The banana plants also provide moisture. Imu cooking uses a moist heat, more akin to steaming than roasting. As Kenney felled each plant, you could see the water pooling at the cut edges. The stalks smell like and are the color of honeydew.
Kenney layered the banana tree stumps over the hot rocks and then prepared the meat for the imu. The sheep was already butchered and marinating in achiote and oranges, a take on cochinita pibil with mutton instead of pig.
Surprise: Whole Hog
Except, surprise! There was a pig, too. Someone had dropped off a whole pig, raised by the father of one of the interns. "Well, if you're going to dig a hole, you might as well put as much as you can in it," said Kenney.
He loaded the pan of sheep onto a repurposed wire fence lined with banana leaves, then hoisted the pig next to it. A hot lava rock was placed inside the pig; in the short time it takes four people to lower the meat into the pit, the air already smelled of roast pork. It was getting really hard to believe that this particular cooking session would not end well, despite Kenney's insistence it wouldn't be perfect.
Gives new meaning to pigs in a blanket.
Once in the imu, everything was covered with banana leaves, wet burlap, and soaked blankets, giving new meaning to pigs in a blanket. Then, the entire mound was sealed with a plastic tarp. Five minutes later, the tarp was already puffed up, like a balloon inflated with steam.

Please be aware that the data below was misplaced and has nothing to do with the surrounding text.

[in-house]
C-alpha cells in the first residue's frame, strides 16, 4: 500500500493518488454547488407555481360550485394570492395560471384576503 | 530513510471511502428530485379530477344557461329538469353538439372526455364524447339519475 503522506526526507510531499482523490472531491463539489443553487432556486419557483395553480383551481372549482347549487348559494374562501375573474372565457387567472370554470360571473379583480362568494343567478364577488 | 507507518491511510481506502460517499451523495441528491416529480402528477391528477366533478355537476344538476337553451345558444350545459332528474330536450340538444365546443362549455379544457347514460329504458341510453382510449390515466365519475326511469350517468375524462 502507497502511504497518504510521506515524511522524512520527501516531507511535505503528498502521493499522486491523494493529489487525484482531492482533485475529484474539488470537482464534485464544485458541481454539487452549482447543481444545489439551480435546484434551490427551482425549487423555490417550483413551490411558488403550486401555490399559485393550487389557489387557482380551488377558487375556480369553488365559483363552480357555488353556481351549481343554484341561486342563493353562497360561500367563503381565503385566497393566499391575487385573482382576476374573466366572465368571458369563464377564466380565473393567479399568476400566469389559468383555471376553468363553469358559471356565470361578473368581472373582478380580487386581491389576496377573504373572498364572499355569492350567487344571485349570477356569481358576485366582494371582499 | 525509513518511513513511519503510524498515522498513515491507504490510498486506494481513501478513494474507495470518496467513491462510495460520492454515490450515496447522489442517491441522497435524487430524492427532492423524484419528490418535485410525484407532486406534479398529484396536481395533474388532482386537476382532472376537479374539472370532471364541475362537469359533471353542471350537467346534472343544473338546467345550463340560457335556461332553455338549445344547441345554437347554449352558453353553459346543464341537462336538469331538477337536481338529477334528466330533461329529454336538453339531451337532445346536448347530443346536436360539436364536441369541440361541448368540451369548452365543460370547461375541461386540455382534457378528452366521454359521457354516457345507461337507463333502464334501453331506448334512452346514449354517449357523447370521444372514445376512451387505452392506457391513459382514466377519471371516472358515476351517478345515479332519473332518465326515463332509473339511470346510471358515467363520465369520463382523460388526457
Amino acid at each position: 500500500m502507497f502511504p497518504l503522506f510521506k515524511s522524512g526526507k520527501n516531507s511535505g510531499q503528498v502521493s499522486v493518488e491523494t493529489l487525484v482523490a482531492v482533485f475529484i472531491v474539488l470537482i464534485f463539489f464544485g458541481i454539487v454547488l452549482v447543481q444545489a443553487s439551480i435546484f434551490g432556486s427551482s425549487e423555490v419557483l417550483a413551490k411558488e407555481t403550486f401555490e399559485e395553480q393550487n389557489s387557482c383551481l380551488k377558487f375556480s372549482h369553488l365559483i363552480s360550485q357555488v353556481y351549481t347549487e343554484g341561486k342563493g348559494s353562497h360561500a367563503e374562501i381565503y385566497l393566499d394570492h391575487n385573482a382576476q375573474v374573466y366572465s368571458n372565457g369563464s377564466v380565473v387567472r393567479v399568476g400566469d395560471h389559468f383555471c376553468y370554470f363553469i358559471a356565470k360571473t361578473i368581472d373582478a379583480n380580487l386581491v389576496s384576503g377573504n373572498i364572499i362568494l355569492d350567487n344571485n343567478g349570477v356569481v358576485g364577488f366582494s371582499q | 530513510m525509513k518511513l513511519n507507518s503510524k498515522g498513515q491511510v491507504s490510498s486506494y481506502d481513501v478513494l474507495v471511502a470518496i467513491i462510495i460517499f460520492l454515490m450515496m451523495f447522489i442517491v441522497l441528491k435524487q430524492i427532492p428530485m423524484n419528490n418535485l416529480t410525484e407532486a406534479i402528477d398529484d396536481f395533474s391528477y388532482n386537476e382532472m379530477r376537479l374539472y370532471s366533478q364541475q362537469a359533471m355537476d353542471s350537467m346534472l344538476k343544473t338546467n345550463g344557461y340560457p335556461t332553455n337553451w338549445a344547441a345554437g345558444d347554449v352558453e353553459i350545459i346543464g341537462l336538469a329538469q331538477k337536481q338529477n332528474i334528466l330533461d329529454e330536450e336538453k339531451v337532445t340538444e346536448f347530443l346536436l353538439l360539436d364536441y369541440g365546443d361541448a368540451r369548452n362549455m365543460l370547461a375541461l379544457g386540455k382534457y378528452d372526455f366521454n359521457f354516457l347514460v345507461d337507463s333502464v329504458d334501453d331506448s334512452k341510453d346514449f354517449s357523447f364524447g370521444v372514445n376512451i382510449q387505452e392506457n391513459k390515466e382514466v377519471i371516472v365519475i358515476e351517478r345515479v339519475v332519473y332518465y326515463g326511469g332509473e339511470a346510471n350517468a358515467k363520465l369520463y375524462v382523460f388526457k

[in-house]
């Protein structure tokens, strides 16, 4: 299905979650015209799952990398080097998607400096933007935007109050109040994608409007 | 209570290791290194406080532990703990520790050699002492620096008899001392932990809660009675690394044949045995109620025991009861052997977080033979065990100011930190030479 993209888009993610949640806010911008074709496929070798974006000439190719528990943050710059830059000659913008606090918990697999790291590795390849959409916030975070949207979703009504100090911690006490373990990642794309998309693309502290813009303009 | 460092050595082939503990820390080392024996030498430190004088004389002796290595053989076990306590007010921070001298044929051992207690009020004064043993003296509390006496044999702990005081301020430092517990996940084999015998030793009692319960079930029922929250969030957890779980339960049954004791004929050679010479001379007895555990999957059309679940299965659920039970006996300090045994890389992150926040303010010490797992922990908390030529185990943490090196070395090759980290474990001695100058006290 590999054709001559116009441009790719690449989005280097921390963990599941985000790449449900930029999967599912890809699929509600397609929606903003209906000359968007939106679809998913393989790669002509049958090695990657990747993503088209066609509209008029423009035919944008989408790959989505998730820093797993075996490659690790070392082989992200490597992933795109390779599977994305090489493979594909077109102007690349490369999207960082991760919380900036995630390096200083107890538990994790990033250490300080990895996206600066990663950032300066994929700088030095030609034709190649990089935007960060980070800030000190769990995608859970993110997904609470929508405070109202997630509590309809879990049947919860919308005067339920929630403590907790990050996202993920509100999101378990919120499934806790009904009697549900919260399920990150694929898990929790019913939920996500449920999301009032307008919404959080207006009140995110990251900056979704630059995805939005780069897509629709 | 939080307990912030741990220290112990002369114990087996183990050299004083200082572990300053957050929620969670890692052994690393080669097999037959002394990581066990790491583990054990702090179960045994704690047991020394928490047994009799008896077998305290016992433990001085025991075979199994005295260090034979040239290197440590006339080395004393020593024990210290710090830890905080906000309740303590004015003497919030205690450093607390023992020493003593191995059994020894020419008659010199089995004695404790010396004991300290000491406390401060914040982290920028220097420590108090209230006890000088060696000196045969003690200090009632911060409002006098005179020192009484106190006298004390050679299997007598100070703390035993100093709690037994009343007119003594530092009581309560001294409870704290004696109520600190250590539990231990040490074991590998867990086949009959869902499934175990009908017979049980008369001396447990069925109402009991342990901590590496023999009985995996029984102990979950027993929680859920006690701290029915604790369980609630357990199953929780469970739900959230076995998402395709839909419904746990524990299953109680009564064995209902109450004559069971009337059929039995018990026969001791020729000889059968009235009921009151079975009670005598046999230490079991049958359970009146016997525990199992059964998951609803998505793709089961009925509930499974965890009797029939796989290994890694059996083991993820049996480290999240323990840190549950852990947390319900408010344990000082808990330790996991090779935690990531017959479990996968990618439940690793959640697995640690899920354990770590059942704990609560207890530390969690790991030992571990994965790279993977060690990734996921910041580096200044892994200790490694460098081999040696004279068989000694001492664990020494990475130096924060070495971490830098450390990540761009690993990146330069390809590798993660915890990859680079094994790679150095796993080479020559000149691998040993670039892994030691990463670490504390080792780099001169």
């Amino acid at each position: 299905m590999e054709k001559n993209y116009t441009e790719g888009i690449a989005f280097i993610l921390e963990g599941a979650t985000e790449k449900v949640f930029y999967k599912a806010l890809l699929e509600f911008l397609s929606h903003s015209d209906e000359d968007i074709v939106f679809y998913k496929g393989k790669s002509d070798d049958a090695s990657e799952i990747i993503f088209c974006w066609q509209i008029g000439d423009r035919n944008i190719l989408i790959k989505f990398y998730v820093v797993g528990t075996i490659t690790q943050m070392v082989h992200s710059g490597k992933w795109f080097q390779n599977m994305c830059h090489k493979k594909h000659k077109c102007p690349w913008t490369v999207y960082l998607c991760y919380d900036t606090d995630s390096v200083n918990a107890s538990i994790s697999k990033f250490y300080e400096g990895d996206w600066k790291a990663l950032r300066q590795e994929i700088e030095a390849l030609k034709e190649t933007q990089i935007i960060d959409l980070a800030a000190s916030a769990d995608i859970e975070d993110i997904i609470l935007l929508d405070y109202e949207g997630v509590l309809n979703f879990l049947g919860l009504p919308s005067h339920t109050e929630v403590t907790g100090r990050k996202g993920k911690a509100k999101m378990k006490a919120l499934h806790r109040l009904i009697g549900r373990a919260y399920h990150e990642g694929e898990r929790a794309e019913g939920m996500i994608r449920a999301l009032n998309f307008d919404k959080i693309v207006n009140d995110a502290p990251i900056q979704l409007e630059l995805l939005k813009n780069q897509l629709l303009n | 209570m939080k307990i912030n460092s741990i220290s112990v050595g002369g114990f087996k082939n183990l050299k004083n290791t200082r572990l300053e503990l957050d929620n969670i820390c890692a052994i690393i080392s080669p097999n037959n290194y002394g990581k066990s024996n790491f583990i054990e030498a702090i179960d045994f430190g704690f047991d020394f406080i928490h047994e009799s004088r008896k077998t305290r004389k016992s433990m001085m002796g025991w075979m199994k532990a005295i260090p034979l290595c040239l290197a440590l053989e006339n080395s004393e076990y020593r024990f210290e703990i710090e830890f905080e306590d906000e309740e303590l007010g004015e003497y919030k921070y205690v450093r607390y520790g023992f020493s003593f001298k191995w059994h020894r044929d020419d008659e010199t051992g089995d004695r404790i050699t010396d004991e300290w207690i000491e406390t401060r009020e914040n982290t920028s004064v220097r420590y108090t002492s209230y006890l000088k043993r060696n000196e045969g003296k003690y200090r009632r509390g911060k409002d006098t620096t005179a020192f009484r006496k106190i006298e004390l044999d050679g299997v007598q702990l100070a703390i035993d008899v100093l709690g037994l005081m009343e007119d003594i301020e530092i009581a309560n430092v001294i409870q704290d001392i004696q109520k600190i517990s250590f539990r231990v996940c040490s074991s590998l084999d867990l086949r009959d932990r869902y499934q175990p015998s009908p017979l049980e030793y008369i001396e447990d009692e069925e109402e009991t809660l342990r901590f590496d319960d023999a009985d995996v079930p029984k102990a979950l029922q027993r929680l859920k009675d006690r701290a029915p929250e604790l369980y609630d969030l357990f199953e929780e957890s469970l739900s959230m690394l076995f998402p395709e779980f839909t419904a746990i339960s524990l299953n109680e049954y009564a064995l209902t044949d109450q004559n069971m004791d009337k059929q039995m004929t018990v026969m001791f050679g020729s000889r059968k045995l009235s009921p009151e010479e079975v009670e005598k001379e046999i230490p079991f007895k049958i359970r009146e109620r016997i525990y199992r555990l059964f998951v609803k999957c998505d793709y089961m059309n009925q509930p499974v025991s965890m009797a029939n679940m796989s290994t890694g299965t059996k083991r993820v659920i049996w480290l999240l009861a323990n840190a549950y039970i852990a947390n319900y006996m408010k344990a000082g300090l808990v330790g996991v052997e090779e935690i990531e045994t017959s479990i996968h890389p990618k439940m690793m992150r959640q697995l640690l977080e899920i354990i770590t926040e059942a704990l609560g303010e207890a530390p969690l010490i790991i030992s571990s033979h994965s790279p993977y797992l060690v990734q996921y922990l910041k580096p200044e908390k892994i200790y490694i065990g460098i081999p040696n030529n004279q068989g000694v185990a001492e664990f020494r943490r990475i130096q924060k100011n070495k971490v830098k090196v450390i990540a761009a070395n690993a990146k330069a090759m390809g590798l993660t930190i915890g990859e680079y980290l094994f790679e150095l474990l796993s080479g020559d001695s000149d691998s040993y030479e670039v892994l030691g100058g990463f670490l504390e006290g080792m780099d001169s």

I touched the surface of the tarp; it was so hot I couldn't keep my hand on it for longer than a few seconds. And with just that brief contact, my fingers smelled of smoke. I couldn't believe how quickly the smoke permeates everything. Think of what six hours in that smoke sauna would do to the meat.
12 Hours Cooking, Thousands of Years of Tradition
Six hours later, Kenney and a crew of others uncovered the imu, unleashing a poof of steam. They peeled back the layers. It was immediately obvious how cooked the pig was: the meat was pulling back from the ankles, and all the cartilage between the bones had melted away. The skin seemed to be the only thing holding it all together.
The team excavated the skeleton from the soft mass of meat and then shredded pork and fat together. I pulled a few chunks from the pile ... and it was perfect. Those undercooked and overcooked parts Kenney frets over? Forget that. With everything mixed together, it doesn't matter. It's just good. Ridiculously good. Pork, it turns out, is more forgiving than Kenney's assessment of his imu skills.
The Makaha mutton was even better. Kenney piled some of the shredded sheep into a warm corn tortilla and topped it with radishes, pickled purplette onions, and fresh mangoes mashed with a bit of green chile. He handed it to me, watching for my reaction, but he already knows he nailed this dish.
There was no more talk of misplaced romanticism, imprecise pit cooking, of the 12 hours spent prepping the imu and cooking in it. For what's 12 hours when connecting with the thousands-of-years-old tradition of the imu, and of cooking food from the land, in the land?
— Martha Cheng